A happy hour in the company of the middle instalment of this soapy thriller, set in the environs of what should be an idyllic weekend in a country house, but is obviously going a bit pear-shaped behind the clinking of glasses.
The object of Ian's affection - the unknowing Daisy
Last week's opener taught us two big things about couples Ollie and Daisy and Ian and Em - that Ian (Shaun Evans) still harbours an almighty, increasingly resentful crush on his former love Daisy, and that Ollie (Rupert Penry-Jones) apparently has an inoperable brain tumour, seemingly taking his thoughts in an anarchic, almost murderous direction.
Within 10 minutes of this episode, an ill omen had arrived in the form of an owl, which Ian reliably informed us was Norse code for betrayal. Then Daisy's enigmatic client Milo revealed his strange body-scraping art project, quite rightly dismissed as "narcissistic sh*te" by our Ian.
Meanwhile, accurate memories of passionate times at university were being disputed by those involved, leading us to question exactly how reliable our narrator Ian really is, both about the past and more recent times.
Don't be fooled by the bonhomie and the sunshine - there are dark forces afoot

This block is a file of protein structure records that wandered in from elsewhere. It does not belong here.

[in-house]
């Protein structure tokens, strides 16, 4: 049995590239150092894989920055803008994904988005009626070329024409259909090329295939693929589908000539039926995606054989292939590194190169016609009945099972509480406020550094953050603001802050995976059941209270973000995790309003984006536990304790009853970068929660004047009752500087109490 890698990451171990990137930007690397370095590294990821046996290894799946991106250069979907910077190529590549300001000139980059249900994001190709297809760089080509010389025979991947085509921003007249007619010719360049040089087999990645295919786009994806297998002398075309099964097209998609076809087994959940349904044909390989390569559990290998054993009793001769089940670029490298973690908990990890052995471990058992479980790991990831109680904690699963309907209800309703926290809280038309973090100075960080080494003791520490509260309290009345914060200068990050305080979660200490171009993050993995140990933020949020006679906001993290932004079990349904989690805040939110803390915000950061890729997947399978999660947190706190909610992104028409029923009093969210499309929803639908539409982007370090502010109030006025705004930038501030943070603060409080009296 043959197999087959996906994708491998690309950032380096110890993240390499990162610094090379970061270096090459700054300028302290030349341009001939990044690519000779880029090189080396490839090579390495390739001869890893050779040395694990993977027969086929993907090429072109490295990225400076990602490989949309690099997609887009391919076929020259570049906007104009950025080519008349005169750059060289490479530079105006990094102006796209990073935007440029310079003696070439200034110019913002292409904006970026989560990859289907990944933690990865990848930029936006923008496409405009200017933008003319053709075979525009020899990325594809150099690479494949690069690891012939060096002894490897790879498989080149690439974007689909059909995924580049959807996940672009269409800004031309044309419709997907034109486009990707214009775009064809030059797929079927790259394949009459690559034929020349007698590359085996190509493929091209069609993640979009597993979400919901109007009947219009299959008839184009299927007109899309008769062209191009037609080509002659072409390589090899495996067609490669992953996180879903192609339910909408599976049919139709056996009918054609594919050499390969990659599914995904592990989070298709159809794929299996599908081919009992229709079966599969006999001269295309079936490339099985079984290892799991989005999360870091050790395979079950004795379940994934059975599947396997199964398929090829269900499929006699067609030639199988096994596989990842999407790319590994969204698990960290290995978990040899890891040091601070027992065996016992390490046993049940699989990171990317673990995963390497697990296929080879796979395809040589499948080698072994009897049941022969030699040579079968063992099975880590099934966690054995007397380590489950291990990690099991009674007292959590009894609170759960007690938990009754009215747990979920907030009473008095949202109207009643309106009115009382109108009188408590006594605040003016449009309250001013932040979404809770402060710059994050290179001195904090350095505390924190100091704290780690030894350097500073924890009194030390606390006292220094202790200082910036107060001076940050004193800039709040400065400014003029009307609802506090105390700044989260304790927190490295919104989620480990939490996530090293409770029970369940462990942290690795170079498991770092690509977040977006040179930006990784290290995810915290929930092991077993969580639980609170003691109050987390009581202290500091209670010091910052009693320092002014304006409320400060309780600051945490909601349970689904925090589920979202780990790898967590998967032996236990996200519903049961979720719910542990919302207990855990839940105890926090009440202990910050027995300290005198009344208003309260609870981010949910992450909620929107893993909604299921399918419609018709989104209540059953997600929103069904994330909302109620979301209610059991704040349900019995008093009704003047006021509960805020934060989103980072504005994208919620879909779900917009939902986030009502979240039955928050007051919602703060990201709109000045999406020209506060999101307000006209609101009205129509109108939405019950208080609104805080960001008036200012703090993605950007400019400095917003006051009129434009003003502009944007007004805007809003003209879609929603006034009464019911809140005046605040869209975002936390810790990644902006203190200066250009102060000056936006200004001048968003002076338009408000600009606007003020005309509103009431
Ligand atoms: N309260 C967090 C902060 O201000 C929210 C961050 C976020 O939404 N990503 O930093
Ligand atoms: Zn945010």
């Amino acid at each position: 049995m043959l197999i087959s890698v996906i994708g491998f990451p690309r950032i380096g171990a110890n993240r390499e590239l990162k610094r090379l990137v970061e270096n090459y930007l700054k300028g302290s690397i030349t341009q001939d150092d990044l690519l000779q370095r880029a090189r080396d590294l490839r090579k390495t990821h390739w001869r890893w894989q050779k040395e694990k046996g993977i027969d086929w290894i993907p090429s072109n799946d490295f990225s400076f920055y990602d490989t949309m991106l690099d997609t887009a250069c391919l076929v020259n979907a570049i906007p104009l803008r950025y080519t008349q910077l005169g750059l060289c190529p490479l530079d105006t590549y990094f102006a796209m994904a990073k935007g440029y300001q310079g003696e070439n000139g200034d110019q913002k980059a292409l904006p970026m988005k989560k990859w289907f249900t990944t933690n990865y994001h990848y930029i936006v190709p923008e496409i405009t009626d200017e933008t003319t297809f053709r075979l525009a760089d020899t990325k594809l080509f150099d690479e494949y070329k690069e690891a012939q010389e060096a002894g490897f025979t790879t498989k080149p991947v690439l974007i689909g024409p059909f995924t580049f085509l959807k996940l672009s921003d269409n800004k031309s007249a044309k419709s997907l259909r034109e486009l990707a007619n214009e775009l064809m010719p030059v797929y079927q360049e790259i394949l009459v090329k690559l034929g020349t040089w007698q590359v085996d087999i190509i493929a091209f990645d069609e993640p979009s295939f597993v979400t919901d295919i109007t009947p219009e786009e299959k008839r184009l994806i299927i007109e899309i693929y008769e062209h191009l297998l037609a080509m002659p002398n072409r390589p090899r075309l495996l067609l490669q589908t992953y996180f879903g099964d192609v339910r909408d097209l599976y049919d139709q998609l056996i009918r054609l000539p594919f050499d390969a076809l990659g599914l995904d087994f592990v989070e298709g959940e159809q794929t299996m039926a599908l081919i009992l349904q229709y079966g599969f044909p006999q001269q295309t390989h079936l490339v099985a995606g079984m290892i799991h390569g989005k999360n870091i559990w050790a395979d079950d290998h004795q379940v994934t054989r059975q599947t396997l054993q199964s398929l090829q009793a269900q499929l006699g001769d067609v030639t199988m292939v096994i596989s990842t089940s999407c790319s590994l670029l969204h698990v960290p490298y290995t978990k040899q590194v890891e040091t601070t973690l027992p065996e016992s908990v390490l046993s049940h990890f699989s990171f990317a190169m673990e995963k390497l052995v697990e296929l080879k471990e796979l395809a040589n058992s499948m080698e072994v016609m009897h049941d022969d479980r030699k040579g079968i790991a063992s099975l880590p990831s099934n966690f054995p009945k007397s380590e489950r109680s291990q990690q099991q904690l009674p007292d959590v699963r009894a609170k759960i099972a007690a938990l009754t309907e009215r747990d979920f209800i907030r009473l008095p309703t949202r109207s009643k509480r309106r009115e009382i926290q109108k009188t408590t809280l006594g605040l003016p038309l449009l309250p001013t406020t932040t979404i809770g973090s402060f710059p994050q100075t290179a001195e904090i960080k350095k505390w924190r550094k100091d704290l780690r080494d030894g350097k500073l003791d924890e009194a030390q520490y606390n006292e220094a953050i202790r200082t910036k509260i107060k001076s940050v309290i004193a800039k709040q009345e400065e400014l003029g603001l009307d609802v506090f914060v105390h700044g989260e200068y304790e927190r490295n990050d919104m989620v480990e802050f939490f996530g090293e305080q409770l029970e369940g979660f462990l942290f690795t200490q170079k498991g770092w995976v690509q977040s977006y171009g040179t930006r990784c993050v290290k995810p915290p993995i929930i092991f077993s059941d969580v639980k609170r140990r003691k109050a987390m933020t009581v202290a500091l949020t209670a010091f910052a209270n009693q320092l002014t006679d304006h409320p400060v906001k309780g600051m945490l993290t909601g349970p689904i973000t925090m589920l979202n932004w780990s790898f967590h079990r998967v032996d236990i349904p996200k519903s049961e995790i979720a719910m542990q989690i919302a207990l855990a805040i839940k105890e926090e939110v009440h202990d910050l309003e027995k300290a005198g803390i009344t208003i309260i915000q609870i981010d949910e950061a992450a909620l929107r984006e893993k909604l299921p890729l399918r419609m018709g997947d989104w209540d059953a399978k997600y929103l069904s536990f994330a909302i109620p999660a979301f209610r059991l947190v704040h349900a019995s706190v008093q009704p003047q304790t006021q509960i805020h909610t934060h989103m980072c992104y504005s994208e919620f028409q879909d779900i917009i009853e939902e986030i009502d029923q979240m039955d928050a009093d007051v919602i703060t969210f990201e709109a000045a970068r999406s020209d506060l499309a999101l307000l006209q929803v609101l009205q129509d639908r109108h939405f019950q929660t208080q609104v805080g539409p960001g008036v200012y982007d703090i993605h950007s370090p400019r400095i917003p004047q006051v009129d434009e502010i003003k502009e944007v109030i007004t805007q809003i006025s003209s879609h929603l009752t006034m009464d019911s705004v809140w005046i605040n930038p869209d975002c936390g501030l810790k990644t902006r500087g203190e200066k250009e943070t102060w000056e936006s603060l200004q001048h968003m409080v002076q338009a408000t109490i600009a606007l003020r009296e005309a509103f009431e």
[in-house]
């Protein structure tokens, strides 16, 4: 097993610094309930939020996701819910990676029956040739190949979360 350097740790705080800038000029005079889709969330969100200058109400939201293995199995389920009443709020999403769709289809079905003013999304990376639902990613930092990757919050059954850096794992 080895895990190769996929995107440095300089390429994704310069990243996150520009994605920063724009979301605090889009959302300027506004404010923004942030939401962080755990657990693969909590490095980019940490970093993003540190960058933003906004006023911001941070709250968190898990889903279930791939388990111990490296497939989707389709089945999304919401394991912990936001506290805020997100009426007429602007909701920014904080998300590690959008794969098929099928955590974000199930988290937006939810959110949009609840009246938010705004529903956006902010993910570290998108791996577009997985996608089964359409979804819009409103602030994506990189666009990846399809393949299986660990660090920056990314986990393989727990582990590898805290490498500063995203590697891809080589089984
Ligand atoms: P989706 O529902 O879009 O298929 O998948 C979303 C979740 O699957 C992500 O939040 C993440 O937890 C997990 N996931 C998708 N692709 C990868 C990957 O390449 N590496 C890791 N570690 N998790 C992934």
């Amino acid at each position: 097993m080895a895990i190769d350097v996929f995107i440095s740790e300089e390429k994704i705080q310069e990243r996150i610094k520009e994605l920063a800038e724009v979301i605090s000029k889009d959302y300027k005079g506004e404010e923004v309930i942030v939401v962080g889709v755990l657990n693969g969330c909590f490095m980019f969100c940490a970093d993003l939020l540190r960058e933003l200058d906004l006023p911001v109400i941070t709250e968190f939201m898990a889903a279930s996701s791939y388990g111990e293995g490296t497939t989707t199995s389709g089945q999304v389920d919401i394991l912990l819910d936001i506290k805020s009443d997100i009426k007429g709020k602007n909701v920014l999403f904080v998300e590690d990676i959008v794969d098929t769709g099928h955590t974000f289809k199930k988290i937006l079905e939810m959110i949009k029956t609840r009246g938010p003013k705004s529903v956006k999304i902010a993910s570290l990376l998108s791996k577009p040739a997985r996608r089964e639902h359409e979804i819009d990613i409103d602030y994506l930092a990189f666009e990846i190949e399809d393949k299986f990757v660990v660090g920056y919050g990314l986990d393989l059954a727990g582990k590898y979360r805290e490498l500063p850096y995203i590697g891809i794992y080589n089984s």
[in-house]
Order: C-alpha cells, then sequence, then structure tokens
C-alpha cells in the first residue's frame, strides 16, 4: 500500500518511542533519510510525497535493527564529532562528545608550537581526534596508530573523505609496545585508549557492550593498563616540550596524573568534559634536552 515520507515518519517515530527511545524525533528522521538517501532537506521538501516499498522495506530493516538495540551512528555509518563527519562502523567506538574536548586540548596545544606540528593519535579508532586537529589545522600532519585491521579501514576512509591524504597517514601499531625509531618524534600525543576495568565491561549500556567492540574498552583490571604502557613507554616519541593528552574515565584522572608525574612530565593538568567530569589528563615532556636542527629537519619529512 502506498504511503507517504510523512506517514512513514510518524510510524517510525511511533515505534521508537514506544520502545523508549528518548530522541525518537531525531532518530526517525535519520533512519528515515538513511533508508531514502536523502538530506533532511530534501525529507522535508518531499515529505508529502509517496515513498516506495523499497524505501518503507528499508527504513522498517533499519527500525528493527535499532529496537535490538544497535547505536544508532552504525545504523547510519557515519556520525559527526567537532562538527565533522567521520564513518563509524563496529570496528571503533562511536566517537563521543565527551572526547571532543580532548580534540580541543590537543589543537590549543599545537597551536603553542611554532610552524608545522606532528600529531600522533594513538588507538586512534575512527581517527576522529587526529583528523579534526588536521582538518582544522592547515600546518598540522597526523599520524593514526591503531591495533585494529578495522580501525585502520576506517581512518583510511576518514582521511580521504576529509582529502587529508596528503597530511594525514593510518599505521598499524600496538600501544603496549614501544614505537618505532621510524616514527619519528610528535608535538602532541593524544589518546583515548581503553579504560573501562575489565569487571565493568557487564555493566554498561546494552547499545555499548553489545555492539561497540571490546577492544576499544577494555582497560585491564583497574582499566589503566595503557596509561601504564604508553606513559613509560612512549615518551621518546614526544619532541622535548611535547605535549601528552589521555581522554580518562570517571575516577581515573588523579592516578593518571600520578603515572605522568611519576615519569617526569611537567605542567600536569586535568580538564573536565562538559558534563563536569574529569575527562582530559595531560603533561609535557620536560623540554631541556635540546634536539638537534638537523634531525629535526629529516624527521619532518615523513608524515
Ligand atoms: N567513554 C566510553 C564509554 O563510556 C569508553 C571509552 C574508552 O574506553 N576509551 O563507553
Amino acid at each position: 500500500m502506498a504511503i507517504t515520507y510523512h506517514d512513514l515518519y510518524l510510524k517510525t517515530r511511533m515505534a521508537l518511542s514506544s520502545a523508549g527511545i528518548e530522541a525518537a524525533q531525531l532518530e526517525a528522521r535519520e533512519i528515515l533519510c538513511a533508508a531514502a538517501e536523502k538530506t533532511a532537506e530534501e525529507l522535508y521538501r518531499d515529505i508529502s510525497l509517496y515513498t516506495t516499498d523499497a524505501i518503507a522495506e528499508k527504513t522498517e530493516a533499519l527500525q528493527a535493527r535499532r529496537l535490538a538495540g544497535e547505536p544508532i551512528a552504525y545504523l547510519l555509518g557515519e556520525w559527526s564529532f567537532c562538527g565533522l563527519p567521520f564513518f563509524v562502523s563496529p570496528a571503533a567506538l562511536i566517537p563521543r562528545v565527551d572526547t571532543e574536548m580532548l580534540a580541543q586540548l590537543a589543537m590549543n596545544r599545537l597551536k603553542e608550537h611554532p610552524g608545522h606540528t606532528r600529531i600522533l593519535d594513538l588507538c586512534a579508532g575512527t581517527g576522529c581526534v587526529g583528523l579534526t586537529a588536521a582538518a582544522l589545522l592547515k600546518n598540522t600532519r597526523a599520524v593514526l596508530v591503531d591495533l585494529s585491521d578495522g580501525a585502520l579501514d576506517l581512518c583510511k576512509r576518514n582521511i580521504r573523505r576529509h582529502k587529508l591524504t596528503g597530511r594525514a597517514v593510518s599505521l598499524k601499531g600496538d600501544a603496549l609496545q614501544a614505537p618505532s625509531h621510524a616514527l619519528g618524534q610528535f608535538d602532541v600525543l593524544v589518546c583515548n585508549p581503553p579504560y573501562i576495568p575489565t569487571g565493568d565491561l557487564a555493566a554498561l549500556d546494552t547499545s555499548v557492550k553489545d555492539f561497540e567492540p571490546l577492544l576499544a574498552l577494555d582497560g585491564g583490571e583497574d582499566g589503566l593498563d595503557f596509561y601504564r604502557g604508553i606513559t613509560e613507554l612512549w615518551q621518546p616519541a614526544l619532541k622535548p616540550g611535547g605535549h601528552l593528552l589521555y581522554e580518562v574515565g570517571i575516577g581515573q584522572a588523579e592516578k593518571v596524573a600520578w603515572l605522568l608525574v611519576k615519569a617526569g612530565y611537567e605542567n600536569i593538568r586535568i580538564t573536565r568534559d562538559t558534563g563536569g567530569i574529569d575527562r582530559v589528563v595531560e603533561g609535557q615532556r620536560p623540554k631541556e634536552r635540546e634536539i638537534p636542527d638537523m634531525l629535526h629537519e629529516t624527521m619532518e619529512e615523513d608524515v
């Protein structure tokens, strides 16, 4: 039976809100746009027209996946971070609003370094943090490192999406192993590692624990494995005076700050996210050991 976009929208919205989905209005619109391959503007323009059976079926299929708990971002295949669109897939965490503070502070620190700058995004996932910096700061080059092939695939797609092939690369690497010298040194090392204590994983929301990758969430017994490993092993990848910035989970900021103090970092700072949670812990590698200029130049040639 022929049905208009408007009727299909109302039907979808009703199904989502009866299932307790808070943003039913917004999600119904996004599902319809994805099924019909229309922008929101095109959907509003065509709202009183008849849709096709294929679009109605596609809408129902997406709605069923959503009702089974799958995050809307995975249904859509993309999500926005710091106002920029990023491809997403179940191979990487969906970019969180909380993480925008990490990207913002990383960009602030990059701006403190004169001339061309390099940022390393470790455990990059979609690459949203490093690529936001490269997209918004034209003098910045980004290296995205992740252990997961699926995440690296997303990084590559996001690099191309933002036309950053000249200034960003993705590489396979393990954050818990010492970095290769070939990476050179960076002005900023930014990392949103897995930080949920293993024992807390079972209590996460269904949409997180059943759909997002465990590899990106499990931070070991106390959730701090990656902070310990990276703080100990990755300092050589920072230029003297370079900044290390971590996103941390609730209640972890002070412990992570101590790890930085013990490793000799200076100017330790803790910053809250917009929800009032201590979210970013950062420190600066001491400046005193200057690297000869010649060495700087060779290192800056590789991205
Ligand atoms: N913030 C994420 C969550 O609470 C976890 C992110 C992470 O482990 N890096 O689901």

There is a self-conscious theatricality to the whole thing, making it feel sometimes like we've sneaked into the commercial break without realising. Have you ever heard a fly as loud as the one in Ian and Em's room, or orange juice that yellow outside of a Kia-Ora ad? - and this troubled group manage to keep their linen suits impeccably uncreased throughout their travails.
Nevertheless, the passions have started to get increasingly raw and unchecked, and it's a testament to strength of plot that I'm looking forward so much to next week, finding out who really knows what, and how much we need to keep an eye on Ian both in what truths he perceives on our behalf, and what he chooses to share...
Suggested For You
SUBSCRIBE AND FOLLOW
Get top stories and blog posts emailed to me each day. Newsletters may offer personalized content or advertisements.Learn more